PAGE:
How to Tell if the Insurance Company Settlement Offer Is Too Low

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How to Tell if the Insurance Company Settlement Offer Is Too Low

insurance settlement is to low

There are really two separate ways to tell if the insurance company settlement offer is too low. The first is to look out for insurance company negotiating behavior that’s intended to intimidate you. The second way is to make your own rough settlement calculation with the help of a personal injury lawyer.

Insurance Company Behavior that Indicates They’re Trying to “Lowball” You

The following are all examples of tactics the insurance company might use when trying to convince or intimidate you into accepting an unfairly low settlement:

  • They get in touch with you and make an offer incredibly fast
  • They use what feel like high-pressure sales tactics to convince you to accept their initial offer
  • The insurance company representative acts as if evidence and the facts of the case shouldn’t have any impact on the settlement amount
  • They question the seriousness of your injuries or take an accusatory tone when discussing how your injuries affect your ability to work
  • They offer a seemingly random settlement amount without justifying how they calculated that figure
  • The insurance representative tries to convince you that you were actually to blame for the accident or your injuries
  • They imply they have evidence that suggests the accident was actually your fault
  • The insurance company goes dark on you (they ignore your emails, don’t answer your calls, etc.)

Determining What Your Settlement Should Be

A good insurance company claim settlement should cover all the costs you incur due to the accident. You ideally shouldn’t have to pay anything out of pocket or suffer financially for the injuries and property damage someone else caused. Your compensation should cover not only your medical costs but also any wages you lost while your injuries kept you out of work.

You can calculate for yourself how much the minimum fair settlement should be by adding all of your medical bills together with your lost wages. Also add in any property damage you suffered, like the repair bill for your vehicle.

Although that calculation might sound simple, there are several factors that can make determining the fair value of your claim difficult. For one thing, the above calculation doesn’t include pain and suffering, which may be justified in your case.

There’s also the matter of fault and whether you share any of it. Your compensation will likely be reduced if you were partly to blame for your own injuries. You can share fault for an accident and still be owed money by the other driver’s insurance company, but they likely won’t want to pay you the full amount for your medical bills, lost wages and property damage.

Time might also be a factor in your settlement offer. Doctors don’t have a crystal ball that shows them exactly how long your recovery will take and how much all the necessary treatments will cost. Their initial estimate after your first emergency visit will be just that – an estimate.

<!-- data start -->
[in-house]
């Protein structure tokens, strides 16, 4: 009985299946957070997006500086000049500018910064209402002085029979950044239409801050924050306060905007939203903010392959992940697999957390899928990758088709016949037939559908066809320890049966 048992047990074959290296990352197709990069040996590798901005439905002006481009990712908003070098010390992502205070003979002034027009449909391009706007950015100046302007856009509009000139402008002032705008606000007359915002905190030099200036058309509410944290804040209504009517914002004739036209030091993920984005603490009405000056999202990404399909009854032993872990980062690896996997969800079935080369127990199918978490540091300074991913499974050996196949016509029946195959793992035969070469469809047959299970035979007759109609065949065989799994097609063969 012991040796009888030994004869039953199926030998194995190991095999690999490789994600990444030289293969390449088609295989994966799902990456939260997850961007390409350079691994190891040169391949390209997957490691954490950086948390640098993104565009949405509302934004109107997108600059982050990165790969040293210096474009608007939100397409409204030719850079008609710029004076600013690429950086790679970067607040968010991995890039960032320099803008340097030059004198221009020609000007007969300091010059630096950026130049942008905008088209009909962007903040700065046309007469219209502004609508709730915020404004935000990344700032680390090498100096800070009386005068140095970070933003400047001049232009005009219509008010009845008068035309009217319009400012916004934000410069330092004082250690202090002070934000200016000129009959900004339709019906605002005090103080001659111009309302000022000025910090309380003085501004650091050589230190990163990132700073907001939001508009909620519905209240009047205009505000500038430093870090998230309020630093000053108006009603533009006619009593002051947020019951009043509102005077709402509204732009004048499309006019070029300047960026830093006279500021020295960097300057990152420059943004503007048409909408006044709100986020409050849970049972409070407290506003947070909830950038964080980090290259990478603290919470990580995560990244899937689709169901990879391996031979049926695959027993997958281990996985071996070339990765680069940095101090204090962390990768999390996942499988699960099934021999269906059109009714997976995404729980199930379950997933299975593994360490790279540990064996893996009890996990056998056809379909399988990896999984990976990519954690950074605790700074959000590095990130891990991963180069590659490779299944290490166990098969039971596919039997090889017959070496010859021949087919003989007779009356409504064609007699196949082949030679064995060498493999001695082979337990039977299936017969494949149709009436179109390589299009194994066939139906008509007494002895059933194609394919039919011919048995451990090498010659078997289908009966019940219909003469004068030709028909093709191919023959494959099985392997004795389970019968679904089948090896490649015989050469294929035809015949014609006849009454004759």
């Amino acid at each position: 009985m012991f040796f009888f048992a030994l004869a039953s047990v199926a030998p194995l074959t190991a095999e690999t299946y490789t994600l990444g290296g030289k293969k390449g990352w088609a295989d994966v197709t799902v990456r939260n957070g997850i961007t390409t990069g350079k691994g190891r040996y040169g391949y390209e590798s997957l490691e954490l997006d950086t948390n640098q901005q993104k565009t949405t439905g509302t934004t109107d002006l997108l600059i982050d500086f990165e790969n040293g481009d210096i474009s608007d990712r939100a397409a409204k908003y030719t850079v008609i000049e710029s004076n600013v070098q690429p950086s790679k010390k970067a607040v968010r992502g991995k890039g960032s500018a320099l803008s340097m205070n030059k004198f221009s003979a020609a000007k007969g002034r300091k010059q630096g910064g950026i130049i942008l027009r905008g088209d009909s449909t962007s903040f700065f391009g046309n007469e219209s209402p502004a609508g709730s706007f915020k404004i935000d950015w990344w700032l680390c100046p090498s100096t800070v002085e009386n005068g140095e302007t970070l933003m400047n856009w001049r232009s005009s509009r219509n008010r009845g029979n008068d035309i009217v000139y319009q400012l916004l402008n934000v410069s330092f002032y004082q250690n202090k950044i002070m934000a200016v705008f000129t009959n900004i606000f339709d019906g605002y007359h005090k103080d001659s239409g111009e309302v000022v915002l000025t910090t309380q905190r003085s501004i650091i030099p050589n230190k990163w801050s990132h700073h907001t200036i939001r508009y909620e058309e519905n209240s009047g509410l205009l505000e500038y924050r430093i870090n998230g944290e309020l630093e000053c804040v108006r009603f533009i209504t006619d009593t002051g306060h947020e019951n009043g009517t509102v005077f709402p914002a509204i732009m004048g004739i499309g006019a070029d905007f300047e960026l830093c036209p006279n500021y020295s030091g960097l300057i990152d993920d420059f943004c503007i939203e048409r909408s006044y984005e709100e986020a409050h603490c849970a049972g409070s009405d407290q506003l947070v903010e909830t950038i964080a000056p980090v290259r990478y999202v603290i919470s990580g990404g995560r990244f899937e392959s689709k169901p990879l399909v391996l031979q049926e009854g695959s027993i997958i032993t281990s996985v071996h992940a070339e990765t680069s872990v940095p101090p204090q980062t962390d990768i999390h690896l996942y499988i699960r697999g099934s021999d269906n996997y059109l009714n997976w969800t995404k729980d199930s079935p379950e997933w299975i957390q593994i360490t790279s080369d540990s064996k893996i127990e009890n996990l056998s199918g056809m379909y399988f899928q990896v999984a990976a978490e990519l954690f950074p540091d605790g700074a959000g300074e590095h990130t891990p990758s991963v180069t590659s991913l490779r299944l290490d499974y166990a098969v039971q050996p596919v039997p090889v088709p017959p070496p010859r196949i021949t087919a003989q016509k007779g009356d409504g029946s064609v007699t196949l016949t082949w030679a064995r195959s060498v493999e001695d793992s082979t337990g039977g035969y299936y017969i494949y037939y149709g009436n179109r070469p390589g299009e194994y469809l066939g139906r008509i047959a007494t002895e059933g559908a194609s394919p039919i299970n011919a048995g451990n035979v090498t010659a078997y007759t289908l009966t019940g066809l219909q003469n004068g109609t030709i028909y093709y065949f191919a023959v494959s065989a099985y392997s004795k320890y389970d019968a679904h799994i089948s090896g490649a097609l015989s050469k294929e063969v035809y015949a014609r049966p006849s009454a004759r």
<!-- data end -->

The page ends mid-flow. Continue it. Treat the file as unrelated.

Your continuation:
You may require additional X-rays, MRIs, consultations with orthopedists or other advanced diagnostics to determine the true extent of your injuries. A doctor providing a second opinion might recommend an expensive surgery, which could increase your overall medical costs.

It’s often impossible for your car crash lawyer or doctor to know on day one exactly what your medical bills will be or how long you’ll end up being out of work. Until your medical and legal team have a fairly clear idea of what your recovery will look like, they may have trouble negotiating for all the money you deserve.

That being said, it still may become clear early on what type of settlement offer is too low. If you’ve suffered several broken bones your doctor might be able to tell you right away that you won’t be able to return to work for months. In that case your lost wages will at least be your monthly wage times three or four. You might also require emergency surgery after a serious accident, in which case you and your lawyer will know that any settlement offer that’s less than the cost of your surgery plus three months of wages will be too low.

Don’t Jump at the First Settlement Offer

Many people injured in car wrecks are tempted by that initial settlement offer. They might not have great health insurance, or they may not have the savings necessary to support themselves during their recovery.

When the insurance company calls and says, “Hey, we’re willing to give you this much money – and you should consider yourself lucky because it seems like maybe this accident was your fault,” a lot of injured people are inclined to accept the offer.

Before you accept any offer you should seriously consider your options. Many personal injury attorneys offer free consultations to people who were injured in car crashes, so it costs you nothing to get an honest assessment from an auto accident lawyer.